ShareThis Page
Pitt fraternity suspended for alcohol-related incident that left student hospitalized |

Pitt fraternity suspended for alcohol-related incident that left student hospitalized

Ben Schmitt And Megan Guza
| Tuesday, January 23, 2018 3:42 p.m
Fraternities at the Univesity of Pittsburgh.
Cathedral of Learning

A University of Pittsburgh fraternity was suspended Tuesday amid an investigation into what officials described as an “alcohol-related incident in which a student was hospitalized.”

The suspension, in connection with a Thursday incident, means “a cessation of operations of a chapter pending the outcome of an investigation,” Pitt spokesman Joe Miksch said in an email.

Additionally, all university fraternities and sororities have been placed on “modified social probation,” meaning they can’t sponsor, co-sponsor, or participate in any social activities in which alcohol is present.

Dean of Students Kenyon Bonner issued the Greek-wide probation order after the incident.

In a letter to fraternities and sororities Friday, he referred to the matter as a “serious alcohol incident.”

“The gravity of this incident demands that we reflect on who we are as a Greek system and as a university community in terms of alcohol use,” Bonner said in a statement Tuesday. “Fraternities and sororities play an important role in the lives of our students and university culture and we are proud of our students who are stepping up to address this issue. We are certain that the fraternity and sorority community at Pitt can help us build a safer and healthier environment for everyone to participate in.”

Several fraternity members in a row of residences in Pittsburgh’s Oakland neighborhood declined to comment on the record Tuesday to a Trib reporter.

Chatter on social media has revealed the possible name of the fraternity involved, but school officials declined to confirm the identity. However, three students at neighboring fraternities said the incident occurred at the Sigma Chi house.

Sigma Chi national chapter officials did not return calls and emails from the Trib on Tuesday.

Greek life leaders met Saturday to discuss the incident with Summer Rothrock, the director of the Office of Cross Cultural and Leadership Development, which houses Greek life, The Pitt News reported. Rothrock did not return calls Tuesday.

“We cannot comment on a student’s medical condition,” Miksch said. “We can confirm the student’s family was notified.”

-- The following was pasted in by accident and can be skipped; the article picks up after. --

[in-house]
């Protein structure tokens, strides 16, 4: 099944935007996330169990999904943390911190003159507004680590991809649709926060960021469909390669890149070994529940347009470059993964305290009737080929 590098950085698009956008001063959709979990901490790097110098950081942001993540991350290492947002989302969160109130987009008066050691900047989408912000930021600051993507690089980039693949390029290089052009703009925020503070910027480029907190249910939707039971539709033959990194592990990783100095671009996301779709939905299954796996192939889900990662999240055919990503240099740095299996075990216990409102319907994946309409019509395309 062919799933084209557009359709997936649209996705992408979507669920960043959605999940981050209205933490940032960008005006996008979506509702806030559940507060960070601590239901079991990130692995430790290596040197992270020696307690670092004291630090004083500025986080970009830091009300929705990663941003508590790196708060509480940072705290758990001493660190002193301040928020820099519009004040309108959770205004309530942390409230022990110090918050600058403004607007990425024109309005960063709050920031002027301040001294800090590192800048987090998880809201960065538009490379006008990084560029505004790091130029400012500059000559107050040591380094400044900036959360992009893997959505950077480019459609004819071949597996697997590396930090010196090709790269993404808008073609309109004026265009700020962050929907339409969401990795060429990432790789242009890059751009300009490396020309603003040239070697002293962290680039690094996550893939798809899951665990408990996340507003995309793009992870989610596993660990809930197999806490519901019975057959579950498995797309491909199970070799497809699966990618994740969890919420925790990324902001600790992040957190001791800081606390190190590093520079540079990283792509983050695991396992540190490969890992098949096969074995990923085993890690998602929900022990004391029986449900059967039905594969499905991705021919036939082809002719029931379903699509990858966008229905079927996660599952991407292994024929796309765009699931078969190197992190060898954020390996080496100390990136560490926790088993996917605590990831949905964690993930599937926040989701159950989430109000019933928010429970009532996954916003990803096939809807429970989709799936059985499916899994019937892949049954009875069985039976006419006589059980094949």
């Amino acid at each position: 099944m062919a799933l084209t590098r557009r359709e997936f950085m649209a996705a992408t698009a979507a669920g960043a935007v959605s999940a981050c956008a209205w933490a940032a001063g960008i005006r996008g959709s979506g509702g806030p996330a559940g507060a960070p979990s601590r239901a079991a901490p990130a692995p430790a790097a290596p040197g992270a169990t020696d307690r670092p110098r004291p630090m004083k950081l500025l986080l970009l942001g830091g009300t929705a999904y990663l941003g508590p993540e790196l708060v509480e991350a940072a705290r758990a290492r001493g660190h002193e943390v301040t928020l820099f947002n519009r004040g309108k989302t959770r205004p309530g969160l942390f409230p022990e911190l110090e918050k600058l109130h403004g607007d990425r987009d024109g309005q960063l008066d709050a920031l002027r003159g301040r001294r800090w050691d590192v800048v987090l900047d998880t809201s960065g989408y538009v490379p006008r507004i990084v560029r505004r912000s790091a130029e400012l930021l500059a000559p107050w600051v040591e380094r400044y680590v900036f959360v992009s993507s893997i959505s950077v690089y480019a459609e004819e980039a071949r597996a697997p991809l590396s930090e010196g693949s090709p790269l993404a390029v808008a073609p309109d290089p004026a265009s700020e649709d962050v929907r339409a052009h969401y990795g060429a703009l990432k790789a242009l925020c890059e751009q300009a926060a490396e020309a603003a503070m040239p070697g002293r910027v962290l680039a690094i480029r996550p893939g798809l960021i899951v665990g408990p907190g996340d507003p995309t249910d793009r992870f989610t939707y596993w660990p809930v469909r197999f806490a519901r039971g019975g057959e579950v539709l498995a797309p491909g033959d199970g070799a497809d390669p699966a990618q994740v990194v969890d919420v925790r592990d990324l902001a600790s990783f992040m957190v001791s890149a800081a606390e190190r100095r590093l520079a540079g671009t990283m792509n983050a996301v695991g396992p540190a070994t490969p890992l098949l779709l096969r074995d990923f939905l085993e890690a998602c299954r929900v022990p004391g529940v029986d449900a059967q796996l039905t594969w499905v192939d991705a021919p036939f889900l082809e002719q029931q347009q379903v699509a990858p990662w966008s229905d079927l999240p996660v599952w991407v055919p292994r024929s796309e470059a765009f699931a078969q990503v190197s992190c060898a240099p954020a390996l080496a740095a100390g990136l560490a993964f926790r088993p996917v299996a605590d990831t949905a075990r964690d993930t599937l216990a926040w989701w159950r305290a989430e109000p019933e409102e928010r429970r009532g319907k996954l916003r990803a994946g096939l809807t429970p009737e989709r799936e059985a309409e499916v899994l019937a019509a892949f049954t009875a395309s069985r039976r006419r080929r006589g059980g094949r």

The incident comes at a time when fraternity life — particularly in Pennsylvania — is under a microscope.

In February, 19-year-old Timothy Piazza died from injuries sustained when he fell down a flight of stairs during an alcohol-fueled pledge event at Penn State University’s Beta Theta Pi house. Fraternity members did not seek help for Piazza for 12 hours.

More than two dozen people are facing criminal charges in Piazza’s death, and a grand jury report in the wake of his death indicated a “shocking apathy” to the dangers of excessive drinking among Penn State officials. The report pointed to numerous assaults, injuries and alcohol-related emergencies at fraternities over several years.

In November, Penn State’s Alpha Sigma Phi house was cited after police discovered a woman slipping in and out of consciousness outside the house. The 19-year-old said she’d gone there for her birthday and was served about five vodka drinks.

The house was cited for serving alcohol to someone who is underage.

Ben Schmitt is a Tribune-Review staff writer. Reach him at 412-320-7991, or via Twitter at @Bencschmitt.

TribLIVE commenting policy

You are solely responsible for your comments and by using you agree to our Terms of Service.

We moderate comments. Our goal is to provide substantive commentary for a general readership. By screening submissions, we provide a space where readers can share intelligent and informed commentary that enhances the quality of our news and information.

While most comments will be posted if they are on-topic and not abusive, moderating decisions are subjective. We will make them as carefully and consistently as we can. Because of the volume of reader comments, we cannot review individual moderation decisions with readers.

We value thoughtful comments representing a range of views that make their point quickly and politely. We make an effort to protect discussions from repeated comments either by the same reader or different readers

We follow the same standards for taste as the daily newspaper. A few things we won't tolerate: personal attacks, obscenity, vulgarity, profanity (including expletives and letters followed by dashes), commercial promotion, impersonations, incoherence, proselytizing and SHOUTING. Don't include URLs to Web sites.

We do not edit comments. They are either approved or deleted. We reserve the right to edit a comment that is quoted or excerpted in an article. In this case, we may fix spelling and punctuation.

We welcome strong opinions and criticism of our work, but we don't want comments to become bogged down with discussions of our policies and we will moderate accordingly.

We appreciate it when readers and people quoted in articles or blog posts point out errors of fact or emphasis and will investigate all assertions. But these suggestions should be sent via e-mail. To avoid distracting other readers, we won't publish comments that suggest a correction. Instead, corrections will be made in a blog post or in an article.